CYCLING GROUP - CHESHUNT & WARE U3A
The cycling group continues to attract more cyclists and it is not unusual for us to have 35 riders turn out every week.
The group held its Christmas lunch at the Galley Hall P/H two weeks ago. When we first started the group in 2010 our first Christmas meal was attended by 12 members, this year we had 51! Why not consider giving cycling a go in 2018.
Cycling has low impact on HIPS AND KNEES, so if you fancy exercise, get the bike out of the shed give it a service and come and join a very sociable group.
Our group meets every Wednesday morning at 9.30am at Pindar Car Park near Cheshunt Railway Station, for a prompt 09.45am start. We have two guided rides every week.
The Easy Ride which encourages members to get in the saddle and have a pleasant ride through the Lee Valley Park, at a leisurely pace.
The Moderate Ride offers a ride which although still at a leisurely pace, goes a little further in miles with fewer stops.
Challenging Ride On the 2nd and 4th Wednesday of each month, we offer a Challenging Ride which goes both on and off road covering up to about 25miles.
All rides finish at the same time, noon, for a coffee at the YHA.
The 1st and 3rd Wednesday of the month, the Challenging group goes from Ware Railway Station riding with Ware U3A cycle group. These tend to stay on the public roads and will cover distances of 25/28miles.
See the cycle table for more details.
For further information please visit Cheshunt u3a web site, or visit the monthly meeting and see our table. Click on the link Cycle Group Info Sheet
U3A - Isle of Man Cycle Trip 9-13th July 2018
Extract from the Isle of Man Cycle Tour kindly supplied by Pan. Full report with photos can be found at U3A-cycling-IOM
Day One - 9th July 2018
An uneventful flight from Luton to Isle of Man Castletown Airport after the dirty dozen from U3A Ware and Cheshunt met up - Landing at 2pm. Other than Geoff having his Spanner confiscated that was about it flight wise.The weather is sunny and around 20 degrees so fairly warm. After a 20 minute walk we arrived at the King William College that actually backs onto the airport’s runway. The college is used by students, has residential accommodation made available to groups such as ours. To say that it is basic is probably an under statement, but hey cost wise it is reasonable, particularly as finding accommodation during the Manx Southern 100 TT race week is premium. No WiFi as yet though they are working on it.
Cheshunt U3A cycling holiday to the New Forest area 25th to 29th June 2018
With the weather forecast predicted to be dry and hot for the week, 32 members set off from Cheshunt on the Monday morning in various cars with bikes attached, arriving in Lyndhurst during the afternoon after a slow journey, mainly due to congestion on the M25.
The afternoon was spent settling into our Hotel for the week, The Crown , at Lyndhurst nestled in the heart of the New Forest. In the evening we had a pre arranged meal at the Waterloo Arms just a short walk from the Hotel.
The group was to be split into 16 moderate riders, 11 challenger riders , and the remainder being 'wags', ie some of the wives ,and Stan who was injured, they came down to explore the area in a more leisurely fashion! Richard, who was going to lead the moderate riders, arrived injured with a bad back, so slight panic set in as we sorted out alternative arrangements.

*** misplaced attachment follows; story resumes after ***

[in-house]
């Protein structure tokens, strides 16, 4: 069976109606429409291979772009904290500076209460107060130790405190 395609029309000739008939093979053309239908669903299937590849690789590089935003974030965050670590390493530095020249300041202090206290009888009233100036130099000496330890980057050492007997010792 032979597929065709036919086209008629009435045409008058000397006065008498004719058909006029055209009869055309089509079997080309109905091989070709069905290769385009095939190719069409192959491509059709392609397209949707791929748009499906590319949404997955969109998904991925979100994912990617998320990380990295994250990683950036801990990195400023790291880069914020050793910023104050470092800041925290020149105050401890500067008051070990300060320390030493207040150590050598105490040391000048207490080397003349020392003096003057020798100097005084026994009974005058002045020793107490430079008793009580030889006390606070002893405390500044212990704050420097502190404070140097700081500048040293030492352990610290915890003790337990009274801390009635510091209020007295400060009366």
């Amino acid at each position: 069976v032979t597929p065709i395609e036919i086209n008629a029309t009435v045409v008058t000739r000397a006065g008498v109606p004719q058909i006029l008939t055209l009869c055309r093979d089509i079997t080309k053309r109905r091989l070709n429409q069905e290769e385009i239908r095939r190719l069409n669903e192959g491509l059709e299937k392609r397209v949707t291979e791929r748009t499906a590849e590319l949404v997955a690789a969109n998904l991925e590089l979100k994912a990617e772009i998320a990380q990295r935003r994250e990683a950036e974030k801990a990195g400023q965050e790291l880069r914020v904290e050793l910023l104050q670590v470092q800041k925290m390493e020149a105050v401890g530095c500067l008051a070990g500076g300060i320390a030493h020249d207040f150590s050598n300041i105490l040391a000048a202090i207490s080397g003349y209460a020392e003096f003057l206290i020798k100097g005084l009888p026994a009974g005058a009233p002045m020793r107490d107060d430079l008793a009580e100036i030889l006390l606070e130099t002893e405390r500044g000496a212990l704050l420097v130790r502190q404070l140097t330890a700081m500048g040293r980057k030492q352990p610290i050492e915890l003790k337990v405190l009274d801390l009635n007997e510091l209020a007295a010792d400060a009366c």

After a hearty breakfast , the whole group met in the car park for a 9.30am start, and by some miracle were on time! We had decided to all set off together and ride as one group, mainly on forest tracks to Beaulieu, where we would go our separate ways. Led by route finder John Bunten, we were soon to discover that the forest tracks were something of a challenge in places with a lot of loose gravel making the up hills not easy, and the down hills quite treacherous at times, although I am pleased to report that we did not have any fallers. With 25 starters, the pace was steady and with just one puncture on route, we made it to Beaulieu.
This is where the two groups split.
First Day for the moderate riders was described thus- Lyndhurst to Calshot Castle/Lepe Country Park via Beaulieu estimated 34 miles.
Once the group split, Peter then Geoff led the rest of the ride.
They went north at Hill Top instead of east to Fawley adding a few extra miles.
Hazel and Richard met the group a couple of times at Fawley and Exbury and they met up for lunch at the Calshot Leisure Centre. It was at this point Richard and Hazel gave a couple of the riders a lift back to the hotel.
The Challenger riders headed off to Bucklers Hard, famous for building the warships of Nelsons day lying on the banks of the Beauliau River, onward we rode through the countryside on good side roads , through Noreley Wood and onto Lymington for lunch around 1pm. Just by sheer coincidence , Stan and the other wives descended on the cafe we were in on the quay at Lymington having our lunch! Following a short break we were off again following the coast road west, through Everton ,Broxton, then Key Haven, which overlooks Hurst Castle, here we were able to replenish empty water bottles at a friendly boat club. No time to dawdle as we continued west to Milton on Sea, Downtown, and Barton on Sea, where we had an ice cream stop and admired the view over the clear blue waters of the Solent and the IOW and Needles. Onwards we went skirting Christchurch, and then heading North for a late afternoon tea stop at Burley. Confusing the poor tea shop assistant we had gallons of tea, so offered a top up to an Australian lady visiting her niece.... although her name was Jean I felt she looked more like a Doris, so Doris joined in with the banter, before heading off with her niece, only to return two minutes later to take a photo of us all!! Free holiday in Aus next year?